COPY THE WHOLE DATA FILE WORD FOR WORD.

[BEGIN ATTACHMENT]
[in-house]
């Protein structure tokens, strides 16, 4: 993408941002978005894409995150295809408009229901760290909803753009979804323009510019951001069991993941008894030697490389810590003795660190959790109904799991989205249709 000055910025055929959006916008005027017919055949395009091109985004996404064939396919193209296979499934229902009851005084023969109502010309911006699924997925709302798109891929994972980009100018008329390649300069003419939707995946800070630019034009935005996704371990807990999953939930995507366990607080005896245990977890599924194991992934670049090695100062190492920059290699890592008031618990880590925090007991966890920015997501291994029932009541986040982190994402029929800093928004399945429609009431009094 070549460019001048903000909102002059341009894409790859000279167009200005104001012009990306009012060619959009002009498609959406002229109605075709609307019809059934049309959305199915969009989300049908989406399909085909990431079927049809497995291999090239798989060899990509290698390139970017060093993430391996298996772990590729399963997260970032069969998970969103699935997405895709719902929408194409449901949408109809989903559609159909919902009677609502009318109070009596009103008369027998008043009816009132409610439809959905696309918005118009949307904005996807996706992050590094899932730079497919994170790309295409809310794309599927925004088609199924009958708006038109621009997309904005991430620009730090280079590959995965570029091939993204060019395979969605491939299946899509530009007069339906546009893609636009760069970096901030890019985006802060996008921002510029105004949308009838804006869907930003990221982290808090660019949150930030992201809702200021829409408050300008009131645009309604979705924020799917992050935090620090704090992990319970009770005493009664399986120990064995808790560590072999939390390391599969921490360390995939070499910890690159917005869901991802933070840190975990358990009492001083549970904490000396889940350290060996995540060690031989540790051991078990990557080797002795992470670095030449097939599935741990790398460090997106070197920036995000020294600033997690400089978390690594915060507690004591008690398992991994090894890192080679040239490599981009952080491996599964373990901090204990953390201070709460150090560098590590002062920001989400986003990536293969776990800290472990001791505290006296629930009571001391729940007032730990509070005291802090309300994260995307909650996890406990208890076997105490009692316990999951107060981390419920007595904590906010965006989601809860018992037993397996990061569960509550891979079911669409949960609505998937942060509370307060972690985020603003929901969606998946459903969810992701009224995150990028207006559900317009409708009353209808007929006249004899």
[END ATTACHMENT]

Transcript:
[in-house]
């Protein structure tokens, strides 16, 4: 993408941002978005894409995150295809408009229901760290909803753009979804323009510019951001069991993941008894030697490389810590003795660190959790109904799991989205249709 000055910025055929959006916008005027017919055949395009091109985004996404064939396919193209296979499934229902009851005084023969109502010309911006699924997925709302798109891929994972980009100018008329390649300069003419939707995946800070630019034009935005996704371990807990999953939930995507366990607080005896245990977890599924194991992934670049090695100062190492920059290699890592008031618990880590925090007991966890920015997501291994029932009541986040982190994402029929800093928004399945429609009431009094 070549460019001048903000909102002059341009894409790859000279167009200005104001012009990306009012060619959009002009498609959406002229109605075709609307019809059934049309959305199915969009989300049908989406399909085909990431079927049809497995291999090239798989060899990509290698390139970017060093993430391996298996772990590729399963997260970032069969998970969103699935997405895709719902929408194409449901949408109809989903559609159909919902009677609502009318109070009596009103008369027998008043009816009132409610439809959905696309918005118009949307904005996807996706992050590094899932730079497919994170790309295409809310794309599927925004088609199924009958708006038109621009997309904005991430620009730090280079590959995965570029091939993204060019395979969605491939299946899509530009007069339906546009893609636009760069970096901030890019985006802060996008921002510029105004949308009838804006869907930003990221982290808090660019949150930030992201809702200021829409408050300008009131645009309604979705924020799917992050935090620090704090992990319970009770005493009664399986120990064995808790560590072999939390390391599969921490360390995939070499910890690159917005869901991802933070840190975990358990009492001083549970904490000396889940350290060996995540060690031989540790051991078990990557080797002795992470670095030449097939599935741990790398460090997106070197920036995000020294600033997690400089978390690594915060507690004591008690398992991994090894890192080679040239490599981009952080491996599964373990901090204990953390201070709460150090560098590590002062920001989400986003990536293969776990800290472990001791505290006296629930009571001391729940007032730990509070005291802090309300994260995307909650996890406990208890076997105490009692316990999951107060981390419920007595904590906010965006989601809860018992037993397996990061569960509550891979079911669409949960609505998937942060509370307060972690985020603003929901969606998946459903969810992701009224995150990028207006559900317009409708009353209808007929006249004899």